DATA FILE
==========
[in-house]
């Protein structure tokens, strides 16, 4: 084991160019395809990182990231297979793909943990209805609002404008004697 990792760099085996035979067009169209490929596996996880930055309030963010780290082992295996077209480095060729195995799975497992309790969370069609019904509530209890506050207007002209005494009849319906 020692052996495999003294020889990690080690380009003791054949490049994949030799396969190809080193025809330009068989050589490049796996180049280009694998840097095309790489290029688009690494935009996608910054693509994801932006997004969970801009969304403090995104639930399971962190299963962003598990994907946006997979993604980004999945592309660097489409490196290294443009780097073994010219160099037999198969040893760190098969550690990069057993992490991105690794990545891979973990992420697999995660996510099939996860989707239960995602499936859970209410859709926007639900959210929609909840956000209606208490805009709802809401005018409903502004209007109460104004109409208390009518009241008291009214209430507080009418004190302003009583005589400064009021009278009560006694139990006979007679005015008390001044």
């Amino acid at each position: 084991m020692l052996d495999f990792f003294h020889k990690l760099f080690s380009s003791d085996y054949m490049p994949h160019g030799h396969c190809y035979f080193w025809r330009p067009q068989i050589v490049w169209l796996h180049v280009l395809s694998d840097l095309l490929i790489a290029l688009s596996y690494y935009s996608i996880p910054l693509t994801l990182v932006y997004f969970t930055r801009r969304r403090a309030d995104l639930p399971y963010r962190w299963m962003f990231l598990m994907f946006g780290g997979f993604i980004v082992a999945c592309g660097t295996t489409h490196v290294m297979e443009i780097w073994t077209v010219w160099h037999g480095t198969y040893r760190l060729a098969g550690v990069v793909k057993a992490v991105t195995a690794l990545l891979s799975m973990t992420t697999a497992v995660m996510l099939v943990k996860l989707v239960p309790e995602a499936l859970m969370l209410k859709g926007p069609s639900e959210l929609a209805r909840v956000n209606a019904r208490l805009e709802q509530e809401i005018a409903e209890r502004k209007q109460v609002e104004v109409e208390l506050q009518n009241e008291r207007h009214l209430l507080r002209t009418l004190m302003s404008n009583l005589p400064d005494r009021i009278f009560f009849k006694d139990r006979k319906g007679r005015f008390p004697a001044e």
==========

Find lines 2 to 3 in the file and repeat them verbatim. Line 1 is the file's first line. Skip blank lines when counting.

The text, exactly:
């Protein structure tokens, strides 16, 4: 084991160019395809990182990231297979793909943990209805609002404008004697 990792760099085996035979067009169209490929596996996880930055309030963010780290082992295996077209480095060729195995799975497992309790969370069609019904509530209890506050207007002209005494009849319906 020692052996495999003294020889990690080690380009003791054949490049994949030799396969190809080193025809330009068989050589490049796996180049280009694998840097095309790489290029688009690494935009996608910054693509994801932006997004969970801009969304403090995104639930399971962190299963962003598990994907946006997979993604980004999945592309660097489409490196290294443009780097073994010219160099037999198969040893760190098969550690990069057993992490991105690794990545891979973990992420697999995660996510099939996860989707239960995602499936859970209410859709926007639900959210929609909840956000209606208490805009709802809401005018409903502004209007109460104004109409208390009518009241008291009214209430507080009418004190302003009583005589400064009021009278009560006694139990006979007679005015008390001044």
């Amino acid at each position: 084991m020692l052996d495999f990792f003294h020889k990690l760099f080690s380009s003791d085996y054949m490049p994949h160019g030799h396969c190809y035979f080193w025809r330009p067009q068989i050589v490049w169209l796996h180049v280009l395809s694998d840097l095309l490929i790489a290029l688009s596996y690494y935009s996608i996880p910054l693509t994801l990182v932006y997004f969970t930055r801009r969304r403090a309030d995104l639930p399971y963010r962190w299963m962003f990231l598990m994907f946006g780290g997979f993604i980004v082992a999945c592309g660097t295996t489409h490196v290294m297979e443009i780097w073994t077209v010219w160099h037999g480095t198969y040893r760190l060729a098969g550690v990069v793909k057993a992490v991105t195995a690794l990545l891979s799975m973990t992420t697999a497992v995660m996510l099939v943990k996860l989707v239960p309790e995602a499936l859970m969370l209410k859709g926007p069609s639900e959210l929609a209805r909840v956000n209606a019904r208490l805009e709802q509530e809401i005018a409903e209890r502004k209007q109460v609002e104004v109409e208390l506050q009518n009241e008291r207007h009214l209430l507080r002209t009418l004190m302003s404008n009583l005589p400064d005494r009021i009278f009560f009849k006694d139990r006979k319906g007679r005015f008390p004697a001044e």